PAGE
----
The Conservative Party will push for a cybersecurity minister to raise awareness of the importance of fighting computer crime, the shadow home affairs minister said yesterday.
Conservative MP James Brokenshire said computer crime was the fastest-growing crime in Britain. But there was too little appreciation in Westminster of its impact on businesses and the public.
Brokenshire was speaking to 200 police and law enforcement officials at a three-day course on computer forensics hosted by Microsoft.
It is essential to make cybercrime a mainstream issue, he said. "This is not just for techies."
In the US, president Barack Obama has produced a cybersecurity review, and delegates at the Davos World Economic Forum debated cybersecurity in February.
"But it is still not in the hearts of British politicians. We do not have the appropriate attitude," said Brokenshire.
Independent peer Lord Erroll, speaking at the same event, said the merger of the former National High-Tech Crime Unit into the Serious Organised Crime Agency in April 2006 was a mistake.
The merger had opened the door to cybercriminals. All they had to do was avoid being international and avoid being "serious", and they fell below Soca's radar, he said.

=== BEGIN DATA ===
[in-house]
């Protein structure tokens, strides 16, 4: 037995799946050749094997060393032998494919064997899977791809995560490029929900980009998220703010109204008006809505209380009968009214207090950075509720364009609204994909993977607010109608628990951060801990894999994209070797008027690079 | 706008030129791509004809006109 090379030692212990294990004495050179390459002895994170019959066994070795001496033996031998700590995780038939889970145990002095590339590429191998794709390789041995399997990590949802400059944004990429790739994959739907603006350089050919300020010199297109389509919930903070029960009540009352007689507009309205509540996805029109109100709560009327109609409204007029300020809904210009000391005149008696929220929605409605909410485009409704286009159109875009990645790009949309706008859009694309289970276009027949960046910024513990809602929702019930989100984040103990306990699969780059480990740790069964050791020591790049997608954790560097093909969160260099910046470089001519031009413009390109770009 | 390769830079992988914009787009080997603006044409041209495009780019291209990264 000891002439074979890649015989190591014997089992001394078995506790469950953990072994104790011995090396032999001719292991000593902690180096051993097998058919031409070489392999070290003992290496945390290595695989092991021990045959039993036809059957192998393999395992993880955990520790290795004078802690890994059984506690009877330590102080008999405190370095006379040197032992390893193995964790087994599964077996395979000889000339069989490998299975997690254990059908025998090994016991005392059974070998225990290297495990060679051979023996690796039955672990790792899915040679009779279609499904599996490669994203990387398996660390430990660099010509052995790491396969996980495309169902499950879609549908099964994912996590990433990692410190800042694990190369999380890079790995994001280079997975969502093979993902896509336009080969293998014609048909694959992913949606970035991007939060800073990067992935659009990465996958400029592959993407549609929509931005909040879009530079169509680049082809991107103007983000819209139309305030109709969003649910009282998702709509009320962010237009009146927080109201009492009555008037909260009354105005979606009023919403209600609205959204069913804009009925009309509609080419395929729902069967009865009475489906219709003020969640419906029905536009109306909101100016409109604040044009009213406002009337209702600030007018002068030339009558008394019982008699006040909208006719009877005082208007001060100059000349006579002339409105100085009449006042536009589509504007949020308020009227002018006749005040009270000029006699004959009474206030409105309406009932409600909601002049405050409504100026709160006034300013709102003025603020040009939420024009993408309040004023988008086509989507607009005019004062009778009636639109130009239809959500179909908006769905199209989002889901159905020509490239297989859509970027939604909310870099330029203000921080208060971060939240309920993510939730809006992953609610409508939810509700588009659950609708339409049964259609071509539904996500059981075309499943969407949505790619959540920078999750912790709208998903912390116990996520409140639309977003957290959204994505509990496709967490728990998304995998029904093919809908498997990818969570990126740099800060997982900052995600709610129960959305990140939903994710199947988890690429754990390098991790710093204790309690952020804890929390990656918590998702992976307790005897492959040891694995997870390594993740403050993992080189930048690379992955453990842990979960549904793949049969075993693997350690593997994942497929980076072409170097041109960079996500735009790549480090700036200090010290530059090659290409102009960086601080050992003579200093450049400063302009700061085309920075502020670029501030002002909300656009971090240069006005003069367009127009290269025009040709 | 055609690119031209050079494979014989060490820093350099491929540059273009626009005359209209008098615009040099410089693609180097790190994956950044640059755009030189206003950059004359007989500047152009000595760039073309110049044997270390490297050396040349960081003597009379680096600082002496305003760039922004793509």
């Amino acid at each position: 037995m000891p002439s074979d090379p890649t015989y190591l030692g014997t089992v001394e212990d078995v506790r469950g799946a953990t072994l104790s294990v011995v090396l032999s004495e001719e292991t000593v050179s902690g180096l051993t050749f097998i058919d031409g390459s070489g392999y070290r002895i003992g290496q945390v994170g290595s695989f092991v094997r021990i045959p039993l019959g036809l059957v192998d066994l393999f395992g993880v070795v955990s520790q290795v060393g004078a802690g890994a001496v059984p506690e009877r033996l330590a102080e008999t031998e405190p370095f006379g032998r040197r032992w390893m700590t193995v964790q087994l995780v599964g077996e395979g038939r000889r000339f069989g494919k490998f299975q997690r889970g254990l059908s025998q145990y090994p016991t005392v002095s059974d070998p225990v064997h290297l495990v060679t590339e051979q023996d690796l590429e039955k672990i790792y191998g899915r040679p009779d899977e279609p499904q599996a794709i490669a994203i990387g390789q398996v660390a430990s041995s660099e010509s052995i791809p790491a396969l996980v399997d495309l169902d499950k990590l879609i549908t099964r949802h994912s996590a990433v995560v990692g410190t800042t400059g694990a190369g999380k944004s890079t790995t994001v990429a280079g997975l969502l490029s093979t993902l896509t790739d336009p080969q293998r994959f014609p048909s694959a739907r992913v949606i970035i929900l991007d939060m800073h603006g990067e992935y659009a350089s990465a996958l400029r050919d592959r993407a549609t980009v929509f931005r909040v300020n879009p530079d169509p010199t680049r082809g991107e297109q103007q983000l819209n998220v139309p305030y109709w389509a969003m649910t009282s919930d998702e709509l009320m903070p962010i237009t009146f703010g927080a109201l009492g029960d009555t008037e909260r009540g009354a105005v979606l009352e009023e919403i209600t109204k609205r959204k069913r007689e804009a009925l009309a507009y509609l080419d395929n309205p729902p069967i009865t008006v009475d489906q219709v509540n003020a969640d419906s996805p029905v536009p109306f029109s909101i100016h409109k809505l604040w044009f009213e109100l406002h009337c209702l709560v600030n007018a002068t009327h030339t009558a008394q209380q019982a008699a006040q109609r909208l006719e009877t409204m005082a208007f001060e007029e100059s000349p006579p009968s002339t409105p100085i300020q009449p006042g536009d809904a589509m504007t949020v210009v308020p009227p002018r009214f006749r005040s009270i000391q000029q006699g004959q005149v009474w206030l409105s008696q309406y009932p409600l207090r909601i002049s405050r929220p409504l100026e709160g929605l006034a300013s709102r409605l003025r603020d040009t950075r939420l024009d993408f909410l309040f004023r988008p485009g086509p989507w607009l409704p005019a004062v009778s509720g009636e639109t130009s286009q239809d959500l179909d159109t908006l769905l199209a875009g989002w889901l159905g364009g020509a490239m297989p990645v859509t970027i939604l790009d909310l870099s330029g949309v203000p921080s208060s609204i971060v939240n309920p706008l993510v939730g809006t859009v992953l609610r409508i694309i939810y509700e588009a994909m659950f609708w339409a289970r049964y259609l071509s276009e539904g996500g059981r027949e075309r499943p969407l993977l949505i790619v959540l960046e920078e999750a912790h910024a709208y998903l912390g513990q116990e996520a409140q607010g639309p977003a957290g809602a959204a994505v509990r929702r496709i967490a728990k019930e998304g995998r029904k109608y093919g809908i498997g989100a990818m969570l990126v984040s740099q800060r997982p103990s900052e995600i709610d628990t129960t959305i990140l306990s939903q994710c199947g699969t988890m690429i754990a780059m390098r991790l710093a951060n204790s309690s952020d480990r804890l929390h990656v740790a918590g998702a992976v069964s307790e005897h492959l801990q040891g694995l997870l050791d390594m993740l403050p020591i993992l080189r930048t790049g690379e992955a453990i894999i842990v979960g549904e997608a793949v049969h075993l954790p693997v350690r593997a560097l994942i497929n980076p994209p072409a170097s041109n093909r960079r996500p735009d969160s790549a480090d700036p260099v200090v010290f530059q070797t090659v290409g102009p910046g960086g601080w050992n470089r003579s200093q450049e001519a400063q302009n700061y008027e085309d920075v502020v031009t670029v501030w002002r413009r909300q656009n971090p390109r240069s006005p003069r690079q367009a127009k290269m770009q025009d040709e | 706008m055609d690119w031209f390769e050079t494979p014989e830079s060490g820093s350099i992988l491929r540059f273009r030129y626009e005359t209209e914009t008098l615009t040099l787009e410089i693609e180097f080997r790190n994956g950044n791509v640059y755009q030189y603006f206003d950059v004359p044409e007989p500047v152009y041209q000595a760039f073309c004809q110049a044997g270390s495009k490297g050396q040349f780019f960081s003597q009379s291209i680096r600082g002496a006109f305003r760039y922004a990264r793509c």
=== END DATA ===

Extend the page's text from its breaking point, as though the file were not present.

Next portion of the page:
The UK has only about 1,000 police officers trained in cybercrime investigations. However, the creation of the Police Central E-Crime Unit in September 2008, was a step forward in extending police forces' knowledge and investigative capacity, Errol said.
The new National Fraud Reporting Centre would be essential for collecting statistical information, he said.
Brokenshire said payment industry association Apacs had reported a 130% increase in computer-aided fraud, but there were no reliable figures on other forms of cybercrime. Anecdotal evidence from senior police officers showed a growing concern over computer crime.
The FBI sting operation against the Dark Market malware marketplace and the McColo take-down, which halved spam for several weeks, show how serious cybercrime is, he said.
The denial of service attacks against Estonia in May 2007 were another sign of the vulnerability of national networks to attack.
Brokenshire said it was incredible that Britain had not yet ratified the European Convention on Cybercrime. He believed the treaty might now be signed in July.
He called for closer cooperation between local authorities and Nato's centre of excellence for cybersecurity, which was set up in the wake of the Estonia attack.